Balance of Power with Tucker Carlson and Ana Marie Cox

Tucker Carlson and Ana Marie Cox
Political Journalists
Monday, November 2, 2009; 12:00 PM

Tucker Carlson. Ana Marie Cox. He's conservative. She's liberal. They both write for The Daily Beast, he's a contributor to Fox News and she's a national correspondent for Air America Media. They were online Monday, Nov. 2 at noon ET to offer their analysis of the Obama presidency and other goings-on in the world of politics.


Pennsylvania: Happy Monday to both...

Don't you just love Frank Rich's preemptive rationalization yesterday on why it's basically a good thing for the DemParty that conservatives have engineered these election victories in Virginia, Upstate New York...possibly New Jersey.

Does it escape Mister Rich that energizing the base of the parties is usually the best way to win elections?? The G.O.P. Stalinists Invade Upstate New York

Tucker Carlson: Impressive, I agree. Even more amusing is the idea that it's somehow "Stalinist" to prefer candidates who actually agree with the party's platform.

Happy Monday to you too.


DC: So in the midst of a battle with the WH over a lack of objectivity, Fox News Sunday runs a 30 minute "exclusive" "interview" with Rush Limbaugh.

Is this whole thing a joke? Are Gibbs and Ailes doing an Andy Kaufman/Jerry Lawler bit?

(Although -- in fairness, This Week included Al Sharpton in the panel discussion. I don't know if that is more or less ridiculous than Limbaugh.)

Ana Marie Cox: I think it's a joke, sure -- a very profitable, very sophisticated joke that is sort of on the White House. Limbaugh helps the White House's argument only to people who already believed it. And people who think that Fox is objective probably think Limbaugh is, too.

Happy Monday, everyone. I went as a dead Star Trek red shirt for Halloween. You?


Washington, DC: I have a question for Tucker Carlson. I can't quite reconcile what I'm hearing from Republicans on health care these days. On one hand they oppose a government takeover of health care but they also say the 1) oppose any attempts to restrain the growth in Medicare and 2) there should be no attempt to control spending at the end-of-life.

I ask this sincerely because I'm sympathetic to arguments against government-run health care, but the Republicans seem to oppose any attempt to restrain runaway entitlement programs like Medicare. I can't reconcile the rhetoric, can you?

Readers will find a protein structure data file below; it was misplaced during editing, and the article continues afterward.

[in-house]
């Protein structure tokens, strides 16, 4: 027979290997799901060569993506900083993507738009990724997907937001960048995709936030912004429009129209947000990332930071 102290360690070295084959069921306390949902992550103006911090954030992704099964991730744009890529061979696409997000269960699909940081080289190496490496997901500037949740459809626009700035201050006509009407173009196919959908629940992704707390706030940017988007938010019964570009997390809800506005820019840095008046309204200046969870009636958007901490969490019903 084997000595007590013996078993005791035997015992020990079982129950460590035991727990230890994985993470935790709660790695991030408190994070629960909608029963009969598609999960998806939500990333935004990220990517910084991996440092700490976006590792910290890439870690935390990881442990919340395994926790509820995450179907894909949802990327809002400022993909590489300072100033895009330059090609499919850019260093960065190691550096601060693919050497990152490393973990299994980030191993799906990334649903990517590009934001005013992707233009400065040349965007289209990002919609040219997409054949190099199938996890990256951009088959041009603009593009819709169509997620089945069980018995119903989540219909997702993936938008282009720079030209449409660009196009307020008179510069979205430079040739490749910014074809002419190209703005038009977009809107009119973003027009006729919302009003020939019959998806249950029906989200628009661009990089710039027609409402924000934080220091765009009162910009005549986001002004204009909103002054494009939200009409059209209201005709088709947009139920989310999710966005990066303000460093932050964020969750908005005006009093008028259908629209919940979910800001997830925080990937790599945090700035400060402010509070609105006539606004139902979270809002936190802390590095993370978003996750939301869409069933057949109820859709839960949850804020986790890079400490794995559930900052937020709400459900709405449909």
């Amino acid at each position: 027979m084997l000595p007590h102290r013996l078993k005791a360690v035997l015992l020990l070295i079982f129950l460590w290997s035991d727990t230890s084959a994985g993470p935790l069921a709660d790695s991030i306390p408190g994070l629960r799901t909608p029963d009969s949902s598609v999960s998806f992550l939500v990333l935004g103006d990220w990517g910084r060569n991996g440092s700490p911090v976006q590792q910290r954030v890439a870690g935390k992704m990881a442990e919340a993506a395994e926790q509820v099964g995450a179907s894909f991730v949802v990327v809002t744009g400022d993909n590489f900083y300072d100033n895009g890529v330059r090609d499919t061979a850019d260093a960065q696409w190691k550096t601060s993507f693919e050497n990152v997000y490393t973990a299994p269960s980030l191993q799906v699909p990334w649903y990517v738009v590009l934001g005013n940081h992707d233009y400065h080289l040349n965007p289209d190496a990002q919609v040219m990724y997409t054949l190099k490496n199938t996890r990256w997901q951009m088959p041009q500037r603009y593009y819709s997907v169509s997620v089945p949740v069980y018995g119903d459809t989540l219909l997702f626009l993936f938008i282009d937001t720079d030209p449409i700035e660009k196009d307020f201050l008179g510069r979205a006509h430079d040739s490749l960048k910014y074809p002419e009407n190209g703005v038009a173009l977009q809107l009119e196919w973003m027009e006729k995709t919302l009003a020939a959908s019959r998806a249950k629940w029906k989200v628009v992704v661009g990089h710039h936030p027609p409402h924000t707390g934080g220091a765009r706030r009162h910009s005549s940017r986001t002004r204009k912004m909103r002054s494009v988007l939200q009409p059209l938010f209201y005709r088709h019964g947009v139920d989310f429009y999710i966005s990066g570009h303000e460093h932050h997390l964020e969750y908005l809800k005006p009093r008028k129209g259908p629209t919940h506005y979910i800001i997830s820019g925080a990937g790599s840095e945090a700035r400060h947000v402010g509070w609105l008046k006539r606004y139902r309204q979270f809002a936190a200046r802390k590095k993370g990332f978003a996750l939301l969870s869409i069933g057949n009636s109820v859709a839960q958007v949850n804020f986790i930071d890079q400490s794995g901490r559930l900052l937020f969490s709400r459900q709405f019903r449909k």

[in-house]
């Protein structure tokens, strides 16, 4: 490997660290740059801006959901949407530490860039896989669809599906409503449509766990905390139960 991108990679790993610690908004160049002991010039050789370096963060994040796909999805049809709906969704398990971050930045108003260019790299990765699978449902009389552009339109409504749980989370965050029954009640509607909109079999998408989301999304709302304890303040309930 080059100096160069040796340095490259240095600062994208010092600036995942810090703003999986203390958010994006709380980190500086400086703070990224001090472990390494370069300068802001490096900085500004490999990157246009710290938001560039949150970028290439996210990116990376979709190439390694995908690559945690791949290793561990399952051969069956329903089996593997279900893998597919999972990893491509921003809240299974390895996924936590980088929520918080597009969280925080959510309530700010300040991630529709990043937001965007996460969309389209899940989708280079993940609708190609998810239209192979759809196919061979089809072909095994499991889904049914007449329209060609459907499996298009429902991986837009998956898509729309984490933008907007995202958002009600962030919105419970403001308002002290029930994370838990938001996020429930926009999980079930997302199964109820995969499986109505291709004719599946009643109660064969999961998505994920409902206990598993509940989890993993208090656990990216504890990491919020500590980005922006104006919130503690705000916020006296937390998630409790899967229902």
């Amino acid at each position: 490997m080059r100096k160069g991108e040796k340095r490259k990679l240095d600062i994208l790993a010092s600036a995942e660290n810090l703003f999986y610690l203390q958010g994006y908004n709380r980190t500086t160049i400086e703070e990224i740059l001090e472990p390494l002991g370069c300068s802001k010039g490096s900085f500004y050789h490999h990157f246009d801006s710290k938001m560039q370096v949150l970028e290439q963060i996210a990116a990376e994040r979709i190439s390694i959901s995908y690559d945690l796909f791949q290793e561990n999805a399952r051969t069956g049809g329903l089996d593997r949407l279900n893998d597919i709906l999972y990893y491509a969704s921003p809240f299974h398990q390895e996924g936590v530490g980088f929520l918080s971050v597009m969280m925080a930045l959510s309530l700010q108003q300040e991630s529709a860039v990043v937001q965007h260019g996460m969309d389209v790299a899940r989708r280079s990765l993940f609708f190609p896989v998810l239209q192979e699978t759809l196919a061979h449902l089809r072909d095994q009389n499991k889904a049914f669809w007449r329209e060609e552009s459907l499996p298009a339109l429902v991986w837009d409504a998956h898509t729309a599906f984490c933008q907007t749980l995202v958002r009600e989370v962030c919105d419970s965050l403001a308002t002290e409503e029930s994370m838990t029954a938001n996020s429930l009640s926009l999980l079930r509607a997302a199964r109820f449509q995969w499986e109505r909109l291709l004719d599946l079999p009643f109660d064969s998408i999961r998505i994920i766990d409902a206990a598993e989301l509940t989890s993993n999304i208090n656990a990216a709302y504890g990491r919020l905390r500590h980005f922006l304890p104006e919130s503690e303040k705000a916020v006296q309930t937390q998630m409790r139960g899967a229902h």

Tucker Carlson: I agree with you completely. Republicans ought to be leading the charge to reduce the costs of Medicare, which (unlike Social Security) really will bankrupt the country fairly soon if not reformed. But because Medicare is popular with older voters, most of them are too afraid to do that. I get the politics of it, but it's still pretty unimpressive I think.


NJ Prediction?: Corzine, Christie, or Daggett?

Ana Marie Cox: Is it just me or does that list sound a lot like a really nerdy and unpleasant version of "[Expletive], Marry, or Kill"?

It is just me, probably.

Tucker Carlson: They do sound like verbs. Creepy.


Ashland, MO: In describing the New York Republican as a moderate, the issues mentioned are gay rights, pro-choice, and labor - all issues polls show are not supported by the public. Why is opposition to such a person a sign of a "narrowing" Republican party? And how is such a person described as a "moderate" Democrat let alone a moderate Republican? What are political analysts drinking (or smoking)?

Tucker Carlson: I almost drove into a bridge abutment this morning (and not for the first time) listing to NPR, against all evidence, describe liberal Republicans as "moderates." What a loaded, almost intentionally unfair term. (I say "almost" because I doubt NPR producers are self-aware enough to recognize their biases.) By any definition, Scozzafava is liberal. That's not an insult, merely a description. And just in case you needed more evidence, within hours of dropping out of the race, she endorsed the Democrat.

Ana Marie Cox: I agree that most journalists (and analysts) so completely misuse the term "moderate" as to make it useless. What makes it worse is that I think most of those misusing it think it's a compliment of some sort. A lot of the media's GOP darlings -- Pawlenty, McCain leap to mind -- get described as "moderate" when what the writer/talker really means is "a guy I like." And it's FINE to like a conservative person, it just doesn't make them any less conservative.

I think I'm basically echoing Tucker's frustration here, tho I am not driving. (Also I think Tucker is sometimes unfairly called "moderate," as well -- he is, as readers know, libertarian in ways that some liberal like but he's no moderate.)

The same thing happens in reverse, btw, tho not with the word "moderate." A good conservative friend of mine -- mutual acquaintance of Tucker's, actually, who I'll spare embarrassment by not naming -- often tells me how "reasonable" I am, which I know he means as a compliment as well but usually comes after I've said something less than doctrinaire about, say, Afghanistan.

I'm not saying I'm UNREASONABLE, just that I think my position on the invasion of Iraq (which he doesn't share) is also pretty reasonable.